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May 05, 2014 1:24 PM Can’t We Just All Get Along? Not in Metro Milwaukee

By Ed Kilgore

If you’re one of those folks who think partisan polarization is mainly the product of political elites who are ignoring the reasonable, centrist views of the public and refusing to cut obviously available deals to solve problems, you owe it to yourself to read a long, dispiriting piece about metropolitan Milwaukee by Craig Gilbert for the Journal-Sentinel. He paints a intensely colorful (red and blue) picture of an area where voters are quite literally divided by geography, race, population density, and attitudes towards government, in perfect alignment with the two major parties, and with no more than 5% of the electorate up for grabs in any significant way.

What makes metro Milwaukee especially polarized, says Gilbert, is an unusual level of residential segregation (mainly by race, but also by proximity to the central city) and perhaps an unequalled recent experience of high-visibility warfare over the policies of Scott Walker. Terms like “different worlds” and even “different planets” are sprinkled throughout the quotes from local politicians and activists. One of the most illuminating passages involved a Milwaukee Democrat named Sheldon Wasserman who was running in a state Senate district that encompassed both urban and suburban neighborhoods:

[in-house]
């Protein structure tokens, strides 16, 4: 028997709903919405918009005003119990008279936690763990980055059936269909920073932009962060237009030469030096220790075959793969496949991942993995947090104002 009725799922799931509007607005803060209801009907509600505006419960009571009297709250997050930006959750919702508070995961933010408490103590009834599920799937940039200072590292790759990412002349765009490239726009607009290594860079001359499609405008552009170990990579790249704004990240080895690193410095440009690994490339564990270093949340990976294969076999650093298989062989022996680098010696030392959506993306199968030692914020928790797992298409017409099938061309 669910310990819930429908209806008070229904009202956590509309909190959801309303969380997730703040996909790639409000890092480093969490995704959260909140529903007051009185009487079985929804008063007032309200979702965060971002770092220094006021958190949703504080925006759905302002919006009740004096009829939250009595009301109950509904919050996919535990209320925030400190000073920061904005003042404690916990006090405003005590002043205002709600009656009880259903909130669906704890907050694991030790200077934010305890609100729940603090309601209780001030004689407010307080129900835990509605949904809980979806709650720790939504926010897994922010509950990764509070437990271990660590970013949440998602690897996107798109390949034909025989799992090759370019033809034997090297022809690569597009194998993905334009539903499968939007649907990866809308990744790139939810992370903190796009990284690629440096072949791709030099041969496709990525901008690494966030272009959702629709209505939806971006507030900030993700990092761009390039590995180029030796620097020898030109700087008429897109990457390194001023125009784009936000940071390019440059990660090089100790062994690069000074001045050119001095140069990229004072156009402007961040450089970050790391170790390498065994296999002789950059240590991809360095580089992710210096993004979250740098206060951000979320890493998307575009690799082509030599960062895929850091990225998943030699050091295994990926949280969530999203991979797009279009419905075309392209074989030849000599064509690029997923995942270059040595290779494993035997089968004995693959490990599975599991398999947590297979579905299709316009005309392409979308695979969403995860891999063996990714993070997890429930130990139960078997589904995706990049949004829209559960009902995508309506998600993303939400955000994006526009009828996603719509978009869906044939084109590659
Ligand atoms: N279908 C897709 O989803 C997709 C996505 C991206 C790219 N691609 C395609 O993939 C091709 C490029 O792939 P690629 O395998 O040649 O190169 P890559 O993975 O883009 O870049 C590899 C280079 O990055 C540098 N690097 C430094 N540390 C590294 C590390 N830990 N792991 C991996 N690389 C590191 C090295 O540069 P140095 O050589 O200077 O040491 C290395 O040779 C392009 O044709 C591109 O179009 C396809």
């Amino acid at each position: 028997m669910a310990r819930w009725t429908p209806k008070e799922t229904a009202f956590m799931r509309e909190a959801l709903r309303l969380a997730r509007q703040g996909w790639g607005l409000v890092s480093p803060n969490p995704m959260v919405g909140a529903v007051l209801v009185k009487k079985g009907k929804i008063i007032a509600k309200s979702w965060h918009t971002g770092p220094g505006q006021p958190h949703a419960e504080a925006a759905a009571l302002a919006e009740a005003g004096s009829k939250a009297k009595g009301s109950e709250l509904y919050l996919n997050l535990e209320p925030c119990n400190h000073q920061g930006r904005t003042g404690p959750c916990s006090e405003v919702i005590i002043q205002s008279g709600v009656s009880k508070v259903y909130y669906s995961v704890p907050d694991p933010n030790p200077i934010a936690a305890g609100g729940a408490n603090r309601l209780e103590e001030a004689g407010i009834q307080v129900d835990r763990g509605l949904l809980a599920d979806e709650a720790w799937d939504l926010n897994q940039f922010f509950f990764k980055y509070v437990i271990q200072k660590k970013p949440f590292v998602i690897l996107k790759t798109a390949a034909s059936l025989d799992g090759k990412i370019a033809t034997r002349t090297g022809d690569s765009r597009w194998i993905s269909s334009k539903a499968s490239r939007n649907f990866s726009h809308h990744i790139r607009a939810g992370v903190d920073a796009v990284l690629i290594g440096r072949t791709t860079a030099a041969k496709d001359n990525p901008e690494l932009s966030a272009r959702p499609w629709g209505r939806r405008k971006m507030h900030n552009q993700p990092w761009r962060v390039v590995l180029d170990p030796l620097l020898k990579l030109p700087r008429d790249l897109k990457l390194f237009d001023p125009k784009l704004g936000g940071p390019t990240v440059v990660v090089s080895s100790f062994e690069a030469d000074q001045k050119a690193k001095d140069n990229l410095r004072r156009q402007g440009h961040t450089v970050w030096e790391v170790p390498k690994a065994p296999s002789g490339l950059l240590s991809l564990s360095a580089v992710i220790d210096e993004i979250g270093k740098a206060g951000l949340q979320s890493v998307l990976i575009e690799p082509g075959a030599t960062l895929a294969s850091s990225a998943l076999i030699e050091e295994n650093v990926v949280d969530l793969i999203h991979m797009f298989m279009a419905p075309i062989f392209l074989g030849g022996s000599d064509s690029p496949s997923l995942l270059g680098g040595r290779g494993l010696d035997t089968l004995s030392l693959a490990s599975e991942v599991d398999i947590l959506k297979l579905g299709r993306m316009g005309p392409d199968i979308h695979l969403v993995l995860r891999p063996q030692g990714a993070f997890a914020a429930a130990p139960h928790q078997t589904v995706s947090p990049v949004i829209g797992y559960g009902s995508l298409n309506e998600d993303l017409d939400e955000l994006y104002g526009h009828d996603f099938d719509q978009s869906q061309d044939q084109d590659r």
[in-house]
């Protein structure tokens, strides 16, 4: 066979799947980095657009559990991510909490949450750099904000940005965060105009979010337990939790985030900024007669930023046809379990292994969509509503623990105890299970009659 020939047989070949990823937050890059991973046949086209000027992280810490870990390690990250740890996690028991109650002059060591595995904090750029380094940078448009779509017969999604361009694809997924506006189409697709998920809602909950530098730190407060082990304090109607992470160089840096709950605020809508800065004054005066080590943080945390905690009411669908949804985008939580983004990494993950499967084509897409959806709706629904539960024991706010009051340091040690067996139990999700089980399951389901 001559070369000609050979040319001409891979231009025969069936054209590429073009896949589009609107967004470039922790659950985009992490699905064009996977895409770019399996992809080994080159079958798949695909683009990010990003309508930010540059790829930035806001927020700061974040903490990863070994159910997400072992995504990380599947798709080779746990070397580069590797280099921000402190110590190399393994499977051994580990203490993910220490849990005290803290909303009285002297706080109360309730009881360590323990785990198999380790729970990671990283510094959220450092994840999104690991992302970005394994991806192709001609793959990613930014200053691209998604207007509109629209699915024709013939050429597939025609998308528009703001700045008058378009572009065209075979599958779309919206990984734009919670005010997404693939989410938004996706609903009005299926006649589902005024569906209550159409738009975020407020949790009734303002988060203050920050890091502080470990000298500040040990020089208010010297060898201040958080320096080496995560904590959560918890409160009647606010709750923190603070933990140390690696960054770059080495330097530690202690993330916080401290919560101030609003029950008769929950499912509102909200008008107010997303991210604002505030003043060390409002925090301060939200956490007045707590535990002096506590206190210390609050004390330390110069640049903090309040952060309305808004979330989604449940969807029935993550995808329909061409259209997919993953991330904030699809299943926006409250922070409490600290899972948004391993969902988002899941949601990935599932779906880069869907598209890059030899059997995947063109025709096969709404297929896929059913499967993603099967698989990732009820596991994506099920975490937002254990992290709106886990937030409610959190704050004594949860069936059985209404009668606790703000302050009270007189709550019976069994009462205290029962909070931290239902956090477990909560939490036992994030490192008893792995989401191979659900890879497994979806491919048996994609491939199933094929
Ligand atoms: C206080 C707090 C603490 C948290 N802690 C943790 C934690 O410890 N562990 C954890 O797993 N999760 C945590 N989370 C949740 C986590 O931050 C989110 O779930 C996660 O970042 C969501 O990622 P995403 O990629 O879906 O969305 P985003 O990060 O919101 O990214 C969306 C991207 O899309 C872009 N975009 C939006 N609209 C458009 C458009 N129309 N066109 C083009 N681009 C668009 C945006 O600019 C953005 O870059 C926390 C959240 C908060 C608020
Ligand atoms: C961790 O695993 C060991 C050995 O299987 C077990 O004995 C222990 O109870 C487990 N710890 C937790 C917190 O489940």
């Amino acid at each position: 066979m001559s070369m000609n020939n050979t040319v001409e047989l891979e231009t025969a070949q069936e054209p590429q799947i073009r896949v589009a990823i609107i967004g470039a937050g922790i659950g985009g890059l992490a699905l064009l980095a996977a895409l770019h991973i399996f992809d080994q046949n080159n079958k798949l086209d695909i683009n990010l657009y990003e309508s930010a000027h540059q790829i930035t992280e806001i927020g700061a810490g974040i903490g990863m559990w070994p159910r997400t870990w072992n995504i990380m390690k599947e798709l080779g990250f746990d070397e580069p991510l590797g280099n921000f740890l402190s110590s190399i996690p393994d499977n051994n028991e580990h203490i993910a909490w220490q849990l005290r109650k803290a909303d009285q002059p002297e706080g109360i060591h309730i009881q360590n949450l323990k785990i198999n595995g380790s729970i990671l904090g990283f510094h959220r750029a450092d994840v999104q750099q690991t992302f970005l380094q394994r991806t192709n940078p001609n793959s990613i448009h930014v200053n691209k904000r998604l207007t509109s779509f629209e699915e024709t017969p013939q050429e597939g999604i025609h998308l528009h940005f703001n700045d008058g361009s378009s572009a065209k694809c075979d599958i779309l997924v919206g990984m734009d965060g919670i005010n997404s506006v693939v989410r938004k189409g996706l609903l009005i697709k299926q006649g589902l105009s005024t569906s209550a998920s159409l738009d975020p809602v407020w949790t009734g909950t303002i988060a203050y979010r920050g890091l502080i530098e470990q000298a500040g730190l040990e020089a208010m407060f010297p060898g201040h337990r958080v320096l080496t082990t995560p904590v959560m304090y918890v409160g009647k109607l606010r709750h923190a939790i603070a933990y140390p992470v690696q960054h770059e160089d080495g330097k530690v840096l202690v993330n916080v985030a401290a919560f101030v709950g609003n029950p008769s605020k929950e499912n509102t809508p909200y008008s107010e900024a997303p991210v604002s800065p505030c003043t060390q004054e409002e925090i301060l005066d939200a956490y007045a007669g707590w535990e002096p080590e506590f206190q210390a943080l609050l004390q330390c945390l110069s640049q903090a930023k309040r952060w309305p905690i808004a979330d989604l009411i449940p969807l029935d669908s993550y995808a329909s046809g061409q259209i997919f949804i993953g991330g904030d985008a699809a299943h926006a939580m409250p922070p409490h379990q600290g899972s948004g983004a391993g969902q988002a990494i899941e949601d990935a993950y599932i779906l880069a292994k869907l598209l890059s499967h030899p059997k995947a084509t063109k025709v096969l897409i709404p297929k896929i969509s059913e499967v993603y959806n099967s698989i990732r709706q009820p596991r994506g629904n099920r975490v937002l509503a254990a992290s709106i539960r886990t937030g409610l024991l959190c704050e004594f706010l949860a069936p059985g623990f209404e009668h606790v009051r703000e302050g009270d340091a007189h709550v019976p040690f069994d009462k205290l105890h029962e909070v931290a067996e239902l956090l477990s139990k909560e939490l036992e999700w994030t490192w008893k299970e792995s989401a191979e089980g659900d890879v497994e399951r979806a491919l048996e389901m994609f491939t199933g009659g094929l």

A doctor, Wasserman said he knew he was doomed when he went to the door of an emergency medical technician in the Washington County village of Richfield (where Walker won by 60 points in 2012) and got into an argument over the merits of taxpayer-funded defibrillators.
“You’re going to raise taxes,” the man admonished him, says Wasserman.
“I knew I’d lost, if I’m going to lose a volunteer EMT,” he says. “There was absolutely no way in the world I was going to win that vote out there.”
A lot of Republicans agree, though they tend to characterize the divide very differently — not as “public interest vs. private interest” but “makers vs. takers.”
“Some people still value hard work and self-reliance, and other people want to take advantage and get something for nothing. That seems to be what’s driving the divide,” says Keith Best, a 60-year-old salesman who became active in the Waukesha Republican Party during the 2004 Bush-Kerry battle for Wisconsin, the closest state in the nation that year.

You get the sense the mutual hatred of party activists in this area is as ferocious as anything you’d see in Mississippi. And it’s getting worse:

[N]o other major metropolitan area went through the crucible of the labor wars and recall extravaganza of 2011-‘12, an upheaval without any parallel in recent American politics. Metro Milwaukee’s partisan divisions long predate the civil war over Walker’s first term. But they were clearly exacerbated by them.
The convergence of all these factors helps explain why metropolitan Milwaukee can feel like ground zero in the modern-day clash between red and blue.
“The politics that have been practiced is very much an ‘us-versus-them’ mentality,” says Graul, referring to both parties. “We don’t try to convince people we’re right. We just try to turn out our side.”

Remember that if Scott Walker is re-elected this November and decides to run for president. Issues aside, he may have more national appeal than is commonly understood to conservatives whose fondest wish is to bludgeon Blue America into submission.

Ed Kilgore is a contributing writer to the Washington Monthly. He is managing editor for The Democratic Strategist and a senior fellow at the Progressive Policy Institute. Find him on Twitter: @ed_kilgore.

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